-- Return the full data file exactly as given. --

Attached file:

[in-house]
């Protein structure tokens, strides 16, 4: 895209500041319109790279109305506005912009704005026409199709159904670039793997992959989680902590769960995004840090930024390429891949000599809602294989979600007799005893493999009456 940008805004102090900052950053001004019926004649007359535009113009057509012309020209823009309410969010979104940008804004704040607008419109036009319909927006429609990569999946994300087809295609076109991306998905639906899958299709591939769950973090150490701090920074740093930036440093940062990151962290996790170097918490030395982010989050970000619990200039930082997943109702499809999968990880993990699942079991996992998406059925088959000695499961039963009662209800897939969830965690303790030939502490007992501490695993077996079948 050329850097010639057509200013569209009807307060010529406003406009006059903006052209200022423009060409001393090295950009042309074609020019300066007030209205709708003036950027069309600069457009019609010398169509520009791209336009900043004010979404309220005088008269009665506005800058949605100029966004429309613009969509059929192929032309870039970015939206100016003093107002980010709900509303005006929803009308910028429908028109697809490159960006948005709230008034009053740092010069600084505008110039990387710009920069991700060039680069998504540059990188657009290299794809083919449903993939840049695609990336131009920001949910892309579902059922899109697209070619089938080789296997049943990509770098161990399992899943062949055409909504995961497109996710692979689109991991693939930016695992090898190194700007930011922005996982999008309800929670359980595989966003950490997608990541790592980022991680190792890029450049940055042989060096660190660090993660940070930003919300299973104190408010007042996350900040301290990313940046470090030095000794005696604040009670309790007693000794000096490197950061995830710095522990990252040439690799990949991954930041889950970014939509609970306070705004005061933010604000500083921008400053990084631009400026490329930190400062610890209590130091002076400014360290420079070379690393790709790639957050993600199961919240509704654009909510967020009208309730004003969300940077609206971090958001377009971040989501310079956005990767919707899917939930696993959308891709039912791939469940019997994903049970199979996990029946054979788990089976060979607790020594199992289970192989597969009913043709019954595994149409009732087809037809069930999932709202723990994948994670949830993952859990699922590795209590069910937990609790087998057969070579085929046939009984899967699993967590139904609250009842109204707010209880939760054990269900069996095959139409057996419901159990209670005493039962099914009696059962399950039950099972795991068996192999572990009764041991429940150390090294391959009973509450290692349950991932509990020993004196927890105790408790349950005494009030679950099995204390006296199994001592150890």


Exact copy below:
[in-house]
């Protein structure tokens, strides 16, 4: 895209500041319109790279109305506005912009704005026409199709159904670039793997992959989680902590769960995004840090930024390429891949000599809602294989979600007799005893493999009456 940008805004102090900052950053001004019926004649007359535009113009057509012309020209823009309410969010979104940008804004704040607008419109036009319909927006429609990569999946994300087809295609076109991306998905639906899958299709591939769950973090150490701090920074740093930036440093940062990151962290996790170097918490030395982010989050970000619990200039930082997943109702499809999968990880993990699942079991996992998406059925088959000695499961039963009662209800897939969830965690303790030939502490007992501490695993077996079948 050329850097010639057509200013569209009807307060010529406003406009006059903006052209200022423009060409001393090295950009042309074609020019300066007030209205709708003036950027069309600069457009019609010398169509520009791209336009900043004010979404309220005088008269009665506005800058949605100029966004429309613009969509059929192929032309870039970015939206100016003093107002980010709900509303005006929803009308910028429908028109697809490159960006948005709230008034009053740092010069600084505008110039990387710009920069991700060039680069998504540059990188657009290299794809083919449903993939840049695609990336131009920001949910892309579902059922899109697209070619089938080789296997049943990509770098161990399992899943062949055409909504995961497109996710692979689109991991693939930016695992090898190194700007930011922005996982999008309800929670359980595989966003950490997608990541790592980022991680190792890029450049940055042989060096660190660090993660940070930003919300299973104190408010007042996350900040301290990313940046470090030095000794005696604040009670309790007693000794000096490197950061995830710095522990990252040439690799990949991954930041889950970014939509609970306070705004005061933010604000500083921008400053990084631009400026490329930190400062610890209590130091002076400014360290420079070379690393790709790639957050993600199961919240509704654009909510967020009208309730004003969300940077609206971090958001377009971040989501310079956005990767919707899917939930696993959308891709039912791939469940019997994903049970199979996990029946054979788990089976060979607790020594199992289970192989597969009913043709019954595994149409009732087809037809069930999932709202723990994948994670949830993952859990699922590795209590069910937990609790087998057969070579085929046939009984899967699993967590139904609250009842109204707010209880939760054990269900069996095959139409057996419901159990209670005493039962099914009696059962399950039950099972795991068996192999572990009764041991429940150390090294391959009973509450290692349950991932509990020993004196927890105790408790349950005494009030679950099995204390006296199994001592150890």